These days, monosodium glutamate (MSG) is doing more than spicing up Asian food. It's giving scientists a taste of how the tongue recognizes flavors.
Scientists have struggled for many years to identify taste receptors—proteins on the surface of the tongue's taste cells that recognize flavor-producing chemicals in food. "The effort . . . has not been very rewarding up to now," says taste researcher Bernd Lindemann from Saar University in Homburg, Germany.
Researchers from the University of Miami School of Medicine report in the February Nature Neuroscience that they have identified the cell receptor specific for a taste called umami, the distinctive flavor of MSG.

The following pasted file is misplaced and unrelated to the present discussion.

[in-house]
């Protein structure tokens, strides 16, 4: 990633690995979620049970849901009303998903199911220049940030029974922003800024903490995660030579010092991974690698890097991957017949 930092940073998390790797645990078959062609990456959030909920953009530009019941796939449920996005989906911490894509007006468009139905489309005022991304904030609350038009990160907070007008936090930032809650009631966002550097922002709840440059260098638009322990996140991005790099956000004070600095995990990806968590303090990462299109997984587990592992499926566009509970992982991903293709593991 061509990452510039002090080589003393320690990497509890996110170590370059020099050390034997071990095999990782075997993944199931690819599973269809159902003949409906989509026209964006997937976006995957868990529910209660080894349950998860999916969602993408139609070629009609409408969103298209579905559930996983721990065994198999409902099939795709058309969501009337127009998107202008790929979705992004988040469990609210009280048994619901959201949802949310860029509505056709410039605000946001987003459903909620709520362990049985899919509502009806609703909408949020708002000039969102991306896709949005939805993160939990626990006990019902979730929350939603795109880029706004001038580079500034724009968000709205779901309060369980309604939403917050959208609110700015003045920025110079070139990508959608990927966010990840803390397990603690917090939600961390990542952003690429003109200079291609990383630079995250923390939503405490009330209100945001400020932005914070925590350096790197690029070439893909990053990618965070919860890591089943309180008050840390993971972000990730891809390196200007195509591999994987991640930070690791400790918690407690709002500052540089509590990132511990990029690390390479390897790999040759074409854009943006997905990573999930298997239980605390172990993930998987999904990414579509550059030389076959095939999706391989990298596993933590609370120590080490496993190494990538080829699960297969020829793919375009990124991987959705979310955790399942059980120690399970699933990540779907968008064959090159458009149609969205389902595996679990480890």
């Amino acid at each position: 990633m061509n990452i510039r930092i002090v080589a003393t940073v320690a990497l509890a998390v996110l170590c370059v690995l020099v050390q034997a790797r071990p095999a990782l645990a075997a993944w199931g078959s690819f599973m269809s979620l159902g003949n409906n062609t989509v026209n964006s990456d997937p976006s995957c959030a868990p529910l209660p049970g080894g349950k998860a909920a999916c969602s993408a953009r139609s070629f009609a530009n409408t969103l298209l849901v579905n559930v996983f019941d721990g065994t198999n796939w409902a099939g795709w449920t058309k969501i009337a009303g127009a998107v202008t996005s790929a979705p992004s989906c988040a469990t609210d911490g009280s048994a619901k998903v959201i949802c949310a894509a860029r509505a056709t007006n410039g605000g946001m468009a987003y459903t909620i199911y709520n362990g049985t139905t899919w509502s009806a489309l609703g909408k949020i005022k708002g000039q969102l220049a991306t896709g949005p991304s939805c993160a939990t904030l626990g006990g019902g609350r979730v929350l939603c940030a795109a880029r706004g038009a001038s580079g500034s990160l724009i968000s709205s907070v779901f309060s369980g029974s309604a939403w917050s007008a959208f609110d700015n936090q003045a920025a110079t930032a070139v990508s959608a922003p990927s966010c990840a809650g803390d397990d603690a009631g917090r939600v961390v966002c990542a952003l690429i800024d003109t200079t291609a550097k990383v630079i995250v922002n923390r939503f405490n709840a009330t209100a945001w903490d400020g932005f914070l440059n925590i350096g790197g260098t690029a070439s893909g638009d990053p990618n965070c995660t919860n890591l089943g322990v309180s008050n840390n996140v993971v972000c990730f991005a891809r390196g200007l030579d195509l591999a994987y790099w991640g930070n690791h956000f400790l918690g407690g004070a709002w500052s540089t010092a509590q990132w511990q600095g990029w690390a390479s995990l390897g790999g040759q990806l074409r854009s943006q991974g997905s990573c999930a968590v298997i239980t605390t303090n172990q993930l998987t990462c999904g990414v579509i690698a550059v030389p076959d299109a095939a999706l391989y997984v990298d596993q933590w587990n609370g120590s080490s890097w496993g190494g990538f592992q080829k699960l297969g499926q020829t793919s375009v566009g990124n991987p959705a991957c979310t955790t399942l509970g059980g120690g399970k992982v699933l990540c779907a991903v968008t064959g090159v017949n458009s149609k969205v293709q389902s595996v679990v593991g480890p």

Some scientists say that along with the four familiar tastes—salty, sweet, sour, and bitter—umami is a basic flavor recognized by the tongue. Loosely translated from Japanese, umami means delicious or yummy. Umami is the savory, meaty flavor of parmesan cheese, mushroo